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Research Developments in Nondestructive Evaluation and Structural Health Monitoring for the Sustainment of Composite Aerospace Structures at NASAThe use of composite materials continues to increase in the aerospace community due to the potential benefits of reduced weight, increased strength, and manufacturability. Ongoing work at NASA involves the use of the large-scale composite structures for spacecraft (payload shrouds, cryotanks, crew modules, etc). NASA is also working to enable both the use and sustainment of composites in commercial aircraft structures. One key to the sustainment of these large composite structures is the rapid, in-situ characterization of a wide range of potential defects that may occur during the vehicle's life. Additionally, in many applications it is necessary to monitor changes in these materials over their lifetime. Quantitative characterization through Nondestructive Evaluation (NDE) of defects such as reduced bond strength, microcracking, and delamination damage due to impact, are of particular interest. This paper will present an overview of NASA's applications of NDE technologies being developed for the characterization and sustainment of advanced aerospace composites. The approaches presented include investigation of conventional, guided wave, and phase sensitive ultrasonic methods and infrared thermography techniques for NDE. Finally, the use of simulation tools for optimizing and validating these techniques will also be discussed.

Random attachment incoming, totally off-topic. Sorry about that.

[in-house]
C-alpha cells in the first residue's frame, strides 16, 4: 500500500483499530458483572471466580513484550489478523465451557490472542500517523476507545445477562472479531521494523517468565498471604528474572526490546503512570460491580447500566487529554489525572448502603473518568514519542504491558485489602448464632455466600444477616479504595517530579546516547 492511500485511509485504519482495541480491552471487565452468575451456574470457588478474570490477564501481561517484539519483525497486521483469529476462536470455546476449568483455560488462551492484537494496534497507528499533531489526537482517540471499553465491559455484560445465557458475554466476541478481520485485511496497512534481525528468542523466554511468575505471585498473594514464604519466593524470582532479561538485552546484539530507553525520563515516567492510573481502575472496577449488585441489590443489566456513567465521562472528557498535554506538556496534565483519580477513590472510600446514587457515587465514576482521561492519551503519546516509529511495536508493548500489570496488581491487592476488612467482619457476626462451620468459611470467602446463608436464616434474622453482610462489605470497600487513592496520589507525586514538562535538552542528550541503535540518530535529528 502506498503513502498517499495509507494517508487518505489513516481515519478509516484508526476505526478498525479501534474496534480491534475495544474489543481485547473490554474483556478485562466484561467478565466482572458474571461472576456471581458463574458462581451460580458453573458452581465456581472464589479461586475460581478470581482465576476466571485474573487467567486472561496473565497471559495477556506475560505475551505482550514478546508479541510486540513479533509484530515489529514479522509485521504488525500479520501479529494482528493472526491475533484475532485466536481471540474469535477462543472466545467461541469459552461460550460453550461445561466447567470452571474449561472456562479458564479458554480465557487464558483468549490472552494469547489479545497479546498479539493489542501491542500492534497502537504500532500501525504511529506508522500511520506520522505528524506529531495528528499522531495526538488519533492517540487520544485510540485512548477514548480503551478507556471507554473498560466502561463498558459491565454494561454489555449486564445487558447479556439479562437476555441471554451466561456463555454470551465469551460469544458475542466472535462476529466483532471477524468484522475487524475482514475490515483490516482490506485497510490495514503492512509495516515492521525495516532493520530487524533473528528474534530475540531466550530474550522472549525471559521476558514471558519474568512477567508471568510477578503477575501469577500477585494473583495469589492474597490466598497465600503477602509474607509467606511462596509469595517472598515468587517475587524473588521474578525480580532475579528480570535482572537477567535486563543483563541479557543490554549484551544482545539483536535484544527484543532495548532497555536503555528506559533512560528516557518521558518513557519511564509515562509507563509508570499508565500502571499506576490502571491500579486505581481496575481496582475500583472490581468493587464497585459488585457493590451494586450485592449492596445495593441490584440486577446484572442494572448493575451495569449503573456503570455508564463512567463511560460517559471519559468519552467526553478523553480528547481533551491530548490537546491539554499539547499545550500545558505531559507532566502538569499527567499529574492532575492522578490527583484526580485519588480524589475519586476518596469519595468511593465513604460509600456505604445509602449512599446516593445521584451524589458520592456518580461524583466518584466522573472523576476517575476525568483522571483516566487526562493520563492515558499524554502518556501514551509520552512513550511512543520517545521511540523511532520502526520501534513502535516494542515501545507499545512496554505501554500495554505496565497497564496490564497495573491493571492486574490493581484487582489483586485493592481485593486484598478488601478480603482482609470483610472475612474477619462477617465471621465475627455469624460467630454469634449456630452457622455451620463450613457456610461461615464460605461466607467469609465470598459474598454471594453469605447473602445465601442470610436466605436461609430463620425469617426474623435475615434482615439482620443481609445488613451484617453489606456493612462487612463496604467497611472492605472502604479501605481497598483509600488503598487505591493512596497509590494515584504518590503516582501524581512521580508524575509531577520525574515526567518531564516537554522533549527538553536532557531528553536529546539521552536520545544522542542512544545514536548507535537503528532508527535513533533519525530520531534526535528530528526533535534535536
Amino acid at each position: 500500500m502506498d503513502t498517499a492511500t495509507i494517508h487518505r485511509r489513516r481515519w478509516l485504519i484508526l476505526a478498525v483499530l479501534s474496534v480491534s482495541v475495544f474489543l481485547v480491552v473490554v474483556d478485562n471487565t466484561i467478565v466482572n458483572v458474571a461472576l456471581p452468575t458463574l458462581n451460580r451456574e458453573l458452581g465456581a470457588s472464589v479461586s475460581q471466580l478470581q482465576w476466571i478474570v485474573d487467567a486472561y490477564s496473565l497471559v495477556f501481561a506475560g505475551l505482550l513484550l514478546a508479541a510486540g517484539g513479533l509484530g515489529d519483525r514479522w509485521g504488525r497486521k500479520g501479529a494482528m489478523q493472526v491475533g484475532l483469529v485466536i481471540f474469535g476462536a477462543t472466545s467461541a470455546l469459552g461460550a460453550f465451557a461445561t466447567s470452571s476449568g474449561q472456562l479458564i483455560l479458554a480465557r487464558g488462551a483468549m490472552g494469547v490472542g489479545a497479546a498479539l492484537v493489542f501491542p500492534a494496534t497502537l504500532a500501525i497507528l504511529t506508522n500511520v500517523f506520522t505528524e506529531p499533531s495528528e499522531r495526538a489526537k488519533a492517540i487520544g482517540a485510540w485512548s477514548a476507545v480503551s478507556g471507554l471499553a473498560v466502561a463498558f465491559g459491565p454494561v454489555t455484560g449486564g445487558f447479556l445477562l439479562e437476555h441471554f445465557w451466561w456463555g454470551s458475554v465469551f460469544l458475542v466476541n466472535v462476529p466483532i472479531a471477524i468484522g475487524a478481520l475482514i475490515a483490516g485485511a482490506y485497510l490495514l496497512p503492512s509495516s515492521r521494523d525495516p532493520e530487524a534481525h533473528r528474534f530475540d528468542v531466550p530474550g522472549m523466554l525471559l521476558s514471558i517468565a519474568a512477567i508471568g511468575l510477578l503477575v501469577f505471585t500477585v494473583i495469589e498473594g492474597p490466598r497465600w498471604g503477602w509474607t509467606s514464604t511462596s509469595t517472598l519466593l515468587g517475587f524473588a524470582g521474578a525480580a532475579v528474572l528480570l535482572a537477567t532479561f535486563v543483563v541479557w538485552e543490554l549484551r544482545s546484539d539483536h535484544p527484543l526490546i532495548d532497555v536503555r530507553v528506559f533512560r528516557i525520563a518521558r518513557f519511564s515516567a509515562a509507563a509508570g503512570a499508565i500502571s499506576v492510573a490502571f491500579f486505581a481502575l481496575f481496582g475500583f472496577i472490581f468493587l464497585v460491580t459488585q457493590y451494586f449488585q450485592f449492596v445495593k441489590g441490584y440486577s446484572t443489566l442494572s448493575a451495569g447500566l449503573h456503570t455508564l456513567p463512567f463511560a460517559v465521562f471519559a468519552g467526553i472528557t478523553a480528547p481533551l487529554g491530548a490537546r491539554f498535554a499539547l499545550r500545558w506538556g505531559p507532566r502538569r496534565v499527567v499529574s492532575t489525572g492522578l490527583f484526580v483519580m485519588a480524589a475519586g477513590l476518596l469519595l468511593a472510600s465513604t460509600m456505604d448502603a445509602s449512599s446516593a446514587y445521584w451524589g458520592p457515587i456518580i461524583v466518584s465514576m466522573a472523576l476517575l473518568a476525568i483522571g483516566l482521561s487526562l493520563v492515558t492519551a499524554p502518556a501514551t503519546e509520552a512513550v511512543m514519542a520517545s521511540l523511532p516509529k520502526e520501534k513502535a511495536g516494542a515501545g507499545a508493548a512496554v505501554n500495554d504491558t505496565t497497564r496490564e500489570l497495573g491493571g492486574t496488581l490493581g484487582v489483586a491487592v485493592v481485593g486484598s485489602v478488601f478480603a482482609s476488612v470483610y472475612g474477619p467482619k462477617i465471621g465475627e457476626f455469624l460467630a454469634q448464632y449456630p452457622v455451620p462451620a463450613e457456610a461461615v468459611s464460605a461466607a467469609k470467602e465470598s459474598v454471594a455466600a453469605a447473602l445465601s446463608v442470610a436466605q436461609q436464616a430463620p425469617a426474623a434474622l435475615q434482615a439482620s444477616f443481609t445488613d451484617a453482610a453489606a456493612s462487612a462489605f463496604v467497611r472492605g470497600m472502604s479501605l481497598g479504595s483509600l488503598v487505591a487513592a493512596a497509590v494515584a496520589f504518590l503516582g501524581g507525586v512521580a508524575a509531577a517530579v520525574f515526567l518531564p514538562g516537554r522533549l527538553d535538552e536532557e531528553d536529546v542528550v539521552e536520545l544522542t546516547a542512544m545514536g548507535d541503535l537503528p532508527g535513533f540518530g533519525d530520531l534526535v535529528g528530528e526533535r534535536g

Document ID
Document Type
Conference Paper
Cramer, K. Elliott
(NASA Langley Research Center Hampton, VA, United States)
Date Acquired
October 5, 2016
Publication Date
September 25, 2016
Subject Category
Composite Materials
Report/Patent Number
Meeting Information
Congress of the International Council of the Aeronautical Sciences (ICAS 2016)(Daejeon)
Funding Number(s)
WBS: WBS 826611.04.07.02
Distribution Limits
Work of the US Gov. Public Use Permitted.
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